Thursday, November 06, 2014

Still Crazy

I just read David and Joe Henry's biography Furious Cool: Richard Pryor And The World That Made Him.  It has its flaws, but tells a fascinating and often infuriating story.

Pryor was a giant in standup. If you took a poll of comedians I'm certain he'd be named the top in the field in the past half century. And it's easy to forget how revolutionary he was, since half of all standups are now imitating him.  But as they say, often imitated, never duplicated.

Pryor was born in Peoria in 1940, raised in a brothel run by his grandmother.  He was exposed to a lot as a child, and was even sexually molested.  But he was also a charmer who loved the movies and loved to entertain.  He came to New York in the early 60s and performed in the Village, the same place where Woody Allen, Bill Cosby, Bob Dylan and so many others were finding their chops.  The book sometimes compares him to Dylan--whereas Dylan changed what pop music could be about, Pryor did the same for comedy.

He did characters, often down and dirty ones who embodied the black experience (at least the black experience that he'd seen growing up).  But when Bill Cosby hit it big--after making a conscious decision to leave most racial topics behind--Pryor starting copying him.  Pryor, in fact, became highly successful as a sort of Cosby-lite, playing Ed Sullivan, The Tonight Show and Vegas and appearing in movies.  But by the late 60s he'd had enough.  He moved to Berkeley and stayed underground for a couple years.

David and Joe Henry, two white boy apparently down with the Brothers, go into the counterculture and how it affected Pryor.  Unfortunately, they present some violent beliefs and an uncritical, almost rosy light.  They also quote Paul Mooney a lot, who may have been Richard's closest friend, but doesn't strike me as necessarily that insightful.  From his comments, it's all about being black. That certainly is part of Pryor's story, but it strikes me as too limiting.  (Maybe that's why Pryor was a great artist and Mooney is a reasonably talented but not especially memorable comedian.)

In the early 70s Pryor returned to standup with a new passion and a new style and language.  He'd moved beyond jokes.  He was more an actor than a comedian, creating little one-act plays out of the characters he inhabited.  It was the beginning of his greatest work, but he couldn't resist the siren song of Hollywood.  Here the Henry brothers compare him, quite properly, to Elvis--the king of his field who'd rather be a movie star by making so-so films.

Pryor did fine supporting work in a number of films, such as Lady Sings The Blues, The Mack and Uptown Saturday Night.  And he could play drama as well as comedy. (Plus a lot of his best stuff was improvised on the set--it got to be that filmmakers would count on him to enliven a scene.)  And then there was his appearance on the first year of Saturday Night Live--the show needed him more than he needed it, and his episode is still one of the best-remembered.

A big disappointment, however, was being a writer on Blazing Saddles but not being allowed to star in it.  He almost certainly would have done a great job, but Hollywood didn't trust him enough yet.

Mind you, there was a reason, and it wasn't just his politics, or his swearing, or even his tempestuous relationship with women.  It was his drug use.  He was generally a professional, but he was also a junkie, always looking for his next fix.  Eventually he became a big enough star that the studios would throw money at him, but not yet.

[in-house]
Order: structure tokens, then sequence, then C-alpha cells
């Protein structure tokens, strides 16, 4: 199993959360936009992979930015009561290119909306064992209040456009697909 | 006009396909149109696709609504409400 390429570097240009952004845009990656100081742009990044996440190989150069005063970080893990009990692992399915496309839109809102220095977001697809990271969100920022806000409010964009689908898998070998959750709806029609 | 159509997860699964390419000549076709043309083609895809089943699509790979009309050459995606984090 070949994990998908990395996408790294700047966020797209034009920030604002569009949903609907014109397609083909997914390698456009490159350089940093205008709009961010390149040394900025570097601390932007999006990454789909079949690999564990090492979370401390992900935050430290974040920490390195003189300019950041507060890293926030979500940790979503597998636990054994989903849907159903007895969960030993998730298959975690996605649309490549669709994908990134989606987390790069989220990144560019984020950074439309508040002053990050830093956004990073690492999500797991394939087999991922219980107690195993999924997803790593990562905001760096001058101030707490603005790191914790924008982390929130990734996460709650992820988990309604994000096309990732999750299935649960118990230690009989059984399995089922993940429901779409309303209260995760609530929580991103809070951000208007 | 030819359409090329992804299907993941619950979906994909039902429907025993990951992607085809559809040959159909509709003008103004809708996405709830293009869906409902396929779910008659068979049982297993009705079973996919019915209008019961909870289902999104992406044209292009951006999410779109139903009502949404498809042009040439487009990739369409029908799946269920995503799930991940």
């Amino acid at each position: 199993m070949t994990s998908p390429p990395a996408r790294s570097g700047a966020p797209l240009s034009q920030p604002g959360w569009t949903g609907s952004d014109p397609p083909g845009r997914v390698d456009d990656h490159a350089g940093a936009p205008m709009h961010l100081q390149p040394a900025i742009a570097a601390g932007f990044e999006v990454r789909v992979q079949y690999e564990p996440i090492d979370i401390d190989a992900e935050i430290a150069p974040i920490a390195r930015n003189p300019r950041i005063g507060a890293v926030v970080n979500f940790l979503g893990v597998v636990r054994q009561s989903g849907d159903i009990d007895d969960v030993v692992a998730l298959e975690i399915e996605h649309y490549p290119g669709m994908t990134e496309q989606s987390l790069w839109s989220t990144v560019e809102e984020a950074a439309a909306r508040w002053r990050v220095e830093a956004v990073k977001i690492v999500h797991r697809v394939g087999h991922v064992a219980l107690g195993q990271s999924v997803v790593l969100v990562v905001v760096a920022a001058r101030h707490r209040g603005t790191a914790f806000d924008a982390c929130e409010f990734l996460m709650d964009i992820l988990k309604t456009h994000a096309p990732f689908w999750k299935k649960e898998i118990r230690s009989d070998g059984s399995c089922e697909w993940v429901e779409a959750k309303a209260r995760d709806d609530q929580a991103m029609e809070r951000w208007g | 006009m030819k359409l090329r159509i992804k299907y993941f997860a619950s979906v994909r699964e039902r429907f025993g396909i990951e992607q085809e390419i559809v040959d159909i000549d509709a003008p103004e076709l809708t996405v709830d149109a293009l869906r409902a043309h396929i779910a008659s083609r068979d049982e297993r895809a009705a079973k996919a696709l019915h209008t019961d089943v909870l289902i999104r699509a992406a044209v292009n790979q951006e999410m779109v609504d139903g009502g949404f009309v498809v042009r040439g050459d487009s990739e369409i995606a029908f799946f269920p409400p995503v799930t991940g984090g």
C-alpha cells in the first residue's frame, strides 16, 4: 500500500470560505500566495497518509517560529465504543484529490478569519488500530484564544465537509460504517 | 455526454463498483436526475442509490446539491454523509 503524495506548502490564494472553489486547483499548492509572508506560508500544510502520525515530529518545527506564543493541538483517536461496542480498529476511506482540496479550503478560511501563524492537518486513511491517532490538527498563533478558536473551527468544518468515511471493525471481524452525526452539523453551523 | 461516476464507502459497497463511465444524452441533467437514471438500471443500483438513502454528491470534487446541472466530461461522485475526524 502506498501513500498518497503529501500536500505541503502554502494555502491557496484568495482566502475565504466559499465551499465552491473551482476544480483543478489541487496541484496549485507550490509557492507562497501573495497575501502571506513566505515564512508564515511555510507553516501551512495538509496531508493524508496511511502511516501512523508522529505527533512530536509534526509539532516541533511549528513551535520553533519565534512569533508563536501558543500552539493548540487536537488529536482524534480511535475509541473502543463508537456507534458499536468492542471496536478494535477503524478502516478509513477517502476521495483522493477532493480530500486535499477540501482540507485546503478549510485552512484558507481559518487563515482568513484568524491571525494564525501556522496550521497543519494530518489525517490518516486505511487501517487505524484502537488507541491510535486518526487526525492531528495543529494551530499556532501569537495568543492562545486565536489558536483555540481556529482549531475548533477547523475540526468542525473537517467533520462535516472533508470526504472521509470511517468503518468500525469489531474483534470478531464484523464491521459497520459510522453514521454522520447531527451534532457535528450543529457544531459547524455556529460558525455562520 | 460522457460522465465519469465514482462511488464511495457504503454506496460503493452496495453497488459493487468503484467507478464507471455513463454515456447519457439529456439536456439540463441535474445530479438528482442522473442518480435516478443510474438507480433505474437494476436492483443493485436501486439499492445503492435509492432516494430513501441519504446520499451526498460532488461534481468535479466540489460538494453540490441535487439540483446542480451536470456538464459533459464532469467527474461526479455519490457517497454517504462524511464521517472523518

By the mid-70s he'd released a handful of bestselling comedy albums and was recognized as a master at his craft.  And then in 1976 he made--in more ways than one--the big comedy hit Silver Streak.  From that point on he was a major star.  For the rest of the decade, he'd so some of his best work in film, including Greased Lightning, Blue Collar and Which Way Is Up?

But the big moment, the highlight of his career, was his concert film Richard Pryor: Live In Concert.  It showed him at the top of his game, getting deeper into his characters (and not even relying on old mainstays like Mudbone) and being funnier and more truthful than ever.  The film significantly increased his already sizable fan base.  And it showed you could be a standup and a movie star at the same time.

It didn't take too long for him to tumble.  Always seeking a new high, he started freebasing cocaine, and stopped doing almost anything else. In 1980, in an attempt at suicide, he set himself on fire.  He would recover, but his work would never be the same.  The standup was still good, but not great, and the movies--even as he was offered more and more money--got worse and worse.  Most of them are hard to watch today.

In a final blow, he was diagnosed with multiple sclerosis in 1986. He kept performing, but got weaker and weaker and died in 2005.

The book does a decent job of taking us inside Pryor's world.  As great as he was, however, they sometimes overpraise him (not easy to do).  There are also a number of errors in the book making one wonder how much of it can be trusted.  For instance, on page 171, talking about his SNL experience: "He and Jim Belushi faced off as samurai hotel clerks; Jane Curtain interviewed him...." I can almost understand misspelling "Jane Curtin" but saying his performed with Jim and not John Belushi?

Anyway, whether or not you agree with the political and aesthetic judgments, the book is recommended for the well done biographical material.


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